Gautama Dharmasutra

Gautama Dharmasūtra is a Sanskrit text and likely one of the oldest Hindu Dharmasutras (600-200 BCE), whose manuscripts have survived into the modern age.[1][2][3]

The Gautama Dharmasutra was composed and survives as an independent treatise,[4] unattached to a complete Kalpa-sūtras, but like all Dharmasutras it may have been part of one whose Shrauta- and Grihya-sutras have been lost to history.[1][5] The text belongs to Samaveda schools, and its 26th chapter on penance theory is borrowed almost completely from Samavidhana Brahmana layer of text in the Samaveda.[1][5]

The text is notable that it mentions many older texts and authorities on Dharma, which has led scholars to conclude that there existed a rich genre of Dharmasutras text in ancient India before this text was composed.[6][7]

Authorship and datesEdit

Testimony during a trial

The witness must take an oath before deposing.
Single witness normally does not suffice.
As many as three witnesses are required.
False evidence must face sanctions.

Gautama Dharmasutras 13.2-13.6 [8][9]

The Dharmasutra is attributed to Gautama, a Brahmin family name, many of whose members founded the various Shakhas (Vedic schools) of Samaveda.[1] The text was likely composed in the Ranayaniya branch of Samaveda tradition, generally corresponding to where modern Maratha people reside (Maharashtra-Gujarat).[1] The text is likely ascribed to revered sage Gautama of a remote era, but authored by members of this Samaveda school as an independent treatise.[10]

Kane estimated that Gautama Dharmasastra dates from approximately 600-400 BCE.[11] However, Olivelle states that this text discusses the progeny of Greeks with the word Yavana, whose arrival and stay in substantial numbers in northwest India is dated after Darius I (~500 BCE). The Yavana are called border people in the Edict of Ashoka (256 BCE), states Olivelle, and given Gautama gives them importance as if they are non-border people, this text is more likely to have been composed after the Ashoka's Edict, that is after mid 3rd century BCE.[12] Olivelle states that the Apastamba Dharmasutra is more likely the oldest extant text in Dharmasutras genre, followed by Gautama Dharmasastra.[2] Robert Lingat, however, states that the mention of Yavana in the text is isolated, and this minor usage could well have referred to Greco-Bactrian kingdoms whose border reached into northwest Indian subcontinent well before the Ashoka era. Lingat maintains that the Gautama Dharmasastra may well pre-date 400 BCE, and he and other scholars consider it to be the oldest extant Dharmasutra.[13][3]

Regardless of the relative chronology, the ancient Gautama Dharmasutra, states Olivelle, shows clear signs of a maturing legal procedure tradition and the parallels between the two texts suggest that significant Dharma literature existed before these texts were composed in 1st millennium BCE.[14][15][7]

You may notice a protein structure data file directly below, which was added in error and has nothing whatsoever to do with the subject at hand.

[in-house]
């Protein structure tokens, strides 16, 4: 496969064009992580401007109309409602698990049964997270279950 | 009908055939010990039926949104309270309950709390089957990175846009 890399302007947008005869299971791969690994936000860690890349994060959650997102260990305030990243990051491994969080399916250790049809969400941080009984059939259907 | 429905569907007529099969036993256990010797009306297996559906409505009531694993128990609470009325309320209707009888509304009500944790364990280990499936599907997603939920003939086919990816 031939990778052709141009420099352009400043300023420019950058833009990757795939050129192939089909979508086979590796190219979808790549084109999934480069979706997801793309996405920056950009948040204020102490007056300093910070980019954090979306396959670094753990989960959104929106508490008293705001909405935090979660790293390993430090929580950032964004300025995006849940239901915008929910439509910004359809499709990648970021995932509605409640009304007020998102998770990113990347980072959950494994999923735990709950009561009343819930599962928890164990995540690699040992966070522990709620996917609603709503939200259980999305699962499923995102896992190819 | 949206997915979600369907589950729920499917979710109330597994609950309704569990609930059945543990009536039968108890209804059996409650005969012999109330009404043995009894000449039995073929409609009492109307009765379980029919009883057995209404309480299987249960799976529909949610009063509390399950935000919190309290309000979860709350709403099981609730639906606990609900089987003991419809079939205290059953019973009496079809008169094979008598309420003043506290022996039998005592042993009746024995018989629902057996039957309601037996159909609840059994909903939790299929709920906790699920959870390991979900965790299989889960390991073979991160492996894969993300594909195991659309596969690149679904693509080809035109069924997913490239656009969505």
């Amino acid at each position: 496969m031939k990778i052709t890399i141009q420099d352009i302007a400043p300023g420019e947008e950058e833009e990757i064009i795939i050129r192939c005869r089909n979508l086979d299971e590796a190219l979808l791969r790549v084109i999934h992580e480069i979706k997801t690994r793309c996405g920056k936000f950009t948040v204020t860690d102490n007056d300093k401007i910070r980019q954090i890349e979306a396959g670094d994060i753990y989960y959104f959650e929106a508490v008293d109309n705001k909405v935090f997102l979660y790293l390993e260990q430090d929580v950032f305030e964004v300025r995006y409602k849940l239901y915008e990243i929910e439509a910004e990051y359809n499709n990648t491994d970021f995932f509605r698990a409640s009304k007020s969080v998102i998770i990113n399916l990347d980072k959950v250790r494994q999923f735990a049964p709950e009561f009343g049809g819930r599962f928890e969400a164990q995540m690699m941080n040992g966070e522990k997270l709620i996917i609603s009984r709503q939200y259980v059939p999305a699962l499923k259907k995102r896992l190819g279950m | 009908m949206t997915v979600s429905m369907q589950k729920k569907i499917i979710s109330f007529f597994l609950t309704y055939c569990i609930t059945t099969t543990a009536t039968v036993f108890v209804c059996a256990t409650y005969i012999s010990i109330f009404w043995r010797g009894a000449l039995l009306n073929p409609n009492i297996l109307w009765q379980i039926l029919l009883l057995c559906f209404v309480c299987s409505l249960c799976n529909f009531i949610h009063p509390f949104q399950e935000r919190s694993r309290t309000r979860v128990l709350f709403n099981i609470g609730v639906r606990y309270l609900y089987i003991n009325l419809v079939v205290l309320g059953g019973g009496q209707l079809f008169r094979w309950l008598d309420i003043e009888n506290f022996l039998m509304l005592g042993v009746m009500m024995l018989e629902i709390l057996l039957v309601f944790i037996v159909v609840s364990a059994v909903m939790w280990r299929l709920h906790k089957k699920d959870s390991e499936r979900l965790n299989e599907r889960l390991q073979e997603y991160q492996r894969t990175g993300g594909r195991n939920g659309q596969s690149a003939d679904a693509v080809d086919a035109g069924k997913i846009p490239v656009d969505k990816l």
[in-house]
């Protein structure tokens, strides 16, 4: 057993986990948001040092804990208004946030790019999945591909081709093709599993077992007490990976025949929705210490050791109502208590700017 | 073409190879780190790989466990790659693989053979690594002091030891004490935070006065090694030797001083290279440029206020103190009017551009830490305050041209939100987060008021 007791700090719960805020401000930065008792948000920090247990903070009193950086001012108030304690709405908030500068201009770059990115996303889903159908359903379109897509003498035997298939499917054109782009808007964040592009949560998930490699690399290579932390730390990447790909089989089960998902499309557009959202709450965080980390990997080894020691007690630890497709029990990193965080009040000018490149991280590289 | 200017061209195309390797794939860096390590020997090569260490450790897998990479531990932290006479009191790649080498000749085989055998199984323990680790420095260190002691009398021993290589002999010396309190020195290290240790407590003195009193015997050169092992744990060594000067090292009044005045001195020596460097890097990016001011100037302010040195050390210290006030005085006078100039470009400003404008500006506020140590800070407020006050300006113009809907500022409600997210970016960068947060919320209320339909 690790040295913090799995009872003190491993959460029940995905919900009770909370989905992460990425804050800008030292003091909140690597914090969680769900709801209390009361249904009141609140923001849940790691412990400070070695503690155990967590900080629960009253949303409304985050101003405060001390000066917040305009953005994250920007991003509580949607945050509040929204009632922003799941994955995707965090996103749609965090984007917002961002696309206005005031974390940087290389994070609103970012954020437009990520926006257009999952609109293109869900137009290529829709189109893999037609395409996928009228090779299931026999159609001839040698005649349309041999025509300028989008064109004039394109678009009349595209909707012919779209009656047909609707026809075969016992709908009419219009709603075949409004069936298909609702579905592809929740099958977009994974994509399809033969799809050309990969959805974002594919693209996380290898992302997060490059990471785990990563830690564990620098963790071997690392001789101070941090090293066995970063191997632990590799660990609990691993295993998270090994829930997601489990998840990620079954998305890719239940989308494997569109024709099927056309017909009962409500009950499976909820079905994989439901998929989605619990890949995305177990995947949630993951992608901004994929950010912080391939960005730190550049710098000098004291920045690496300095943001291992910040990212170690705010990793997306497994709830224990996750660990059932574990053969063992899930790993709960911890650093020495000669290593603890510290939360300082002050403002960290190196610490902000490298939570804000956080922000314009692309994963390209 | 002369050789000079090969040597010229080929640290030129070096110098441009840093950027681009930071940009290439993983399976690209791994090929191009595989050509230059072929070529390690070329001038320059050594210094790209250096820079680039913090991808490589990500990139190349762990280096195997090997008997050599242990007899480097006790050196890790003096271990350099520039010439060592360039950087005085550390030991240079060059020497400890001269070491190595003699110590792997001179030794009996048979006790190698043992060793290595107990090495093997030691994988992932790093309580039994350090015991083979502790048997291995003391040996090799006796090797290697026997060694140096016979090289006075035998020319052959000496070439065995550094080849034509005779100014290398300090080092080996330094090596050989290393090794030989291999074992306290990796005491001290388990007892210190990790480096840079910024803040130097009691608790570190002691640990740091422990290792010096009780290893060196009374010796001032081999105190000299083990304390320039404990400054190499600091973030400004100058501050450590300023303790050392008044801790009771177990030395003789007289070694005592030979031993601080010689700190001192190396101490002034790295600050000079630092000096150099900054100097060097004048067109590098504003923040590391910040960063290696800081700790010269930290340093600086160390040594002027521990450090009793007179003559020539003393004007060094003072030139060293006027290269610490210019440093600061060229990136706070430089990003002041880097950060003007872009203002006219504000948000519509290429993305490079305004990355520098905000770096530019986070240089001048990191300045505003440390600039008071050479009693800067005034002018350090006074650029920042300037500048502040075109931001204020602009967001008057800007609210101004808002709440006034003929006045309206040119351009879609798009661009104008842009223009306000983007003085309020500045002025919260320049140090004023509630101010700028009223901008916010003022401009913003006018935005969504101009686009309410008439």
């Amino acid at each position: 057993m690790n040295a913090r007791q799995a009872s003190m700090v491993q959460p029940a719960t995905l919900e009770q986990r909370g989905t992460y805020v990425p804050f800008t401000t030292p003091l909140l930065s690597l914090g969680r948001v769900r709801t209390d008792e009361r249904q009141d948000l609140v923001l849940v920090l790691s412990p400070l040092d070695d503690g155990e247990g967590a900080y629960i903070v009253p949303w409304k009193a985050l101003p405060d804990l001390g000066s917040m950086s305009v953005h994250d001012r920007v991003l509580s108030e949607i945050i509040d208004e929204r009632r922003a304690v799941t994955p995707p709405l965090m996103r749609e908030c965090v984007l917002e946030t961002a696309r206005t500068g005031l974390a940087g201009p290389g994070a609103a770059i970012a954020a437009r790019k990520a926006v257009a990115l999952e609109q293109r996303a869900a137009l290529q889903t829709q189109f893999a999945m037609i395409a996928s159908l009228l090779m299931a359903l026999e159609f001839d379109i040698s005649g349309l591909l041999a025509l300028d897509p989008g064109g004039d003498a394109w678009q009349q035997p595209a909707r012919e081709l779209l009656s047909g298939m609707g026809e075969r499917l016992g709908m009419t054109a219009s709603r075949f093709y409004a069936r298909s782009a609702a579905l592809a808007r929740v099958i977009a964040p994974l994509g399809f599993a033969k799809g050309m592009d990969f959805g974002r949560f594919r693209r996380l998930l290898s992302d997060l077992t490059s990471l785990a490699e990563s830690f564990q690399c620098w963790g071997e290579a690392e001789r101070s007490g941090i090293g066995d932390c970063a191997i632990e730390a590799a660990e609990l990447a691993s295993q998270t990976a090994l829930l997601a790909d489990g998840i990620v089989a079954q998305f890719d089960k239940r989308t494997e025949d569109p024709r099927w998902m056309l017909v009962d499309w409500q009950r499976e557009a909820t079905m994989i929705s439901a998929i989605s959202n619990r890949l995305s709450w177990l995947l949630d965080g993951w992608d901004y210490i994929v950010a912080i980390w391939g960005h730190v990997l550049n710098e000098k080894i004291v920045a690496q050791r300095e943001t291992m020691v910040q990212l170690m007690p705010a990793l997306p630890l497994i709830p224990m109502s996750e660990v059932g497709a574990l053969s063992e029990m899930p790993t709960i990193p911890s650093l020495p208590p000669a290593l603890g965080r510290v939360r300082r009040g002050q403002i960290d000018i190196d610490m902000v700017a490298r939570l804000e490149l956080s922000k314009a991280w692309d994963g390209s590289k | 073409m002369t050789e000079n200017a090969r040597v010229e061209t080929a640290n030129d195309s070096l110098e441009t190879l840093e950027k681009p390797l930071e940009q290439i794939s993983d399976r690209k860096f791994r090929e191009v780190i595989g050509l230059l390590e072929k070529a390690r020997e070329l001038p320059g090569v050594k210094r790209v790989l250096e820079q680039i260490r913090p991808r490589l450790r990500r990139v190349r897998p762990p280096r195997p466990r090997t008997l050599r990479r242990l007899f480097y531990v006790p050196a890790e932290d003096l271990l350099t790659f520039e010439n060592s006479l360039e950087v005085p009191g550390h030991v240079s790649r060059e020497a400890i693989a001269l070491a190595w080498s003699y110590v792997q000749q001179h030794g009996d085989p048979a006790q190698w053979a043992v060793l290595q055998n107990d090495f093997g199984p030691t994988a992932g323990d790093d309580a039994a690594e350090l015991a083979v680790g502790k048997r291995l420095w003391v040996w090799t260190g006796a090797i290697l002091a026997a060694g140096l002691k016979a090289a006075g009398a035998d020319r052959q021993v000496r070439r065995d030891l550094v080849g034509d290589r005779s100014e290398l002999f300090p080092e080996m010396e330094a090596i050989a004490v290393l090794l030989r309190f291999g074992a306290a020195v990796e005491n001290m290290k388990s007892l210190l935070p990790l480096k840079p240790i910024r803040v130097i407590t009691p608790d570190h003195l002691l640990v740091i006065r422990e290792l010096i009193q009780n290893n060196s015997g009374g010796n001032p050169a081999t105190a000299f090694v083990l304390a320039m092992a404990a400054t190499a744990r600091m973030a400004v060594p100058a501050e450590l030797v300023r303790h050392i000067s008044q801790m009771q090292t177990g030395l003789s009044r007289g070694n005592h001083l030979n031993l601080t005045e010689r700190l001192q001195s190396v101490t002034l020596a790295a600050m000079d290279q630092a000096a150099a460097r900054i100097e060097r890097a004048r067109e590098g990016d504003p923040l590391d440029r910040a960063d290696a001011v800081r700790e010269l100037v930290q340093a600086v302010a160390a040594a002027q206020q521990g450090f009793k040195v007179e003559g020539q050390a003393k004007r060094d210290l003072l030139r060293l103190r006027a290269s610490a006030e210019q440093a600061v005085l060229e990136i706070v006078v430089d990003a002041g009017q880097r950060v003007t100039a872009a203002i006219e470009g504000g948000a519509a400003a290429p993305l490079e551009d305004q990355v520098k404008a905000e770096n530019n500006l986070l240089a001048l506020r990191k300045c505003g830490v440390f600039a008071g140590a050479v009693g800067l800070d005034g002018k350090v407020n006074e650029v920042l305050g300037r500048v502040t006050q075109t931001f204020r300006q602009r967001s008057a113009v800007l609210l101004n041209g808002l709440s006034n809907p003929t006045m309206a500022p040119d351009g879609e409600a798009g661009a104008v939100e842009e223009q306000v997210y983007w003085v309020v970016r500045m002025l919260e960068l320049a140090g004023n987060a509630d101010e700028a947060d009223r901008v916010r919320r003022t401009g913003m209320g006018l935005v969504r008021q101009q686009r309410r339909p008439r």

The foundational roots of the text may pre-date Buddhism because it reveres the Vedas and uses terms such as Bhikshu for monks, which later became associated with Buddhists, and instead of Yati or Sannyasi terms that became associated with Hindus.[13] There is evidence that some passages, such as those related to castes and mixed marriages, were likely interpolated into this text and altered at the later date.[16]

Organization and contentEdit

The text is composed entirely in prose, in contrast to other surviving Dharmasutras which contain some verses as well.[13] The content is organized in the aphoristic sutra style, characteristic of ancient India's sutra period.[17] The text is divided into 28 Adhyayas (chapters),[13] with cumulative total of 973 verses.[18] Among the surviving ancient texts of its genre, the Gautama Dharmasutra has the largest portion (16%) of sutras dedicated to government and judicial procedures, compared to Apastamba's 6%, Baudhayana's 3% and Vasishtha's 9%.[19]

The contents of the Gautama Dharmasutra, states Daniel Ingalls, suggest that private property rights existed in ancient India, that the king had a right to collect taxes and had a duty to protect the citizens of his kingdom as well as settle disputes between them by a due process if and when these disputes emerged.[20]

The topics of this Dharmasūtra are arranged methodically, and resembles the structure of texts found in much later Dharma-related smṛtis (traditional texts).[5]

Gautama Dharmasutras
Chapter Topics (incomplete) Translation
1. Sources of Dharma
1.1-4 Origins and reliable sources of law [21]
2. Brahmacharya
1.5-1.61 Student's code of conduct, insignia, rules of study [22]
2.1-2.51 General rules, conduct towards teachers, food, graduation [23]
3. Stages of life
3.1-3.36 Student, monk, anchorite [24]
4.1-8.25 Household, marriage, rituals, gifts, respect for guests, behavior during times of crisis and adversity, interaction between Brahmins and the king, ethics and virtues [25][26][27]
9.1-9.74 Graduates [28]
10.1-10.66 Four social classes, their occupations, rules of violence during war, tax rates, proper tax spending, property rights [29][30]
4. Judiciary
11.1-11.32 The king and his duties, judicial process [31]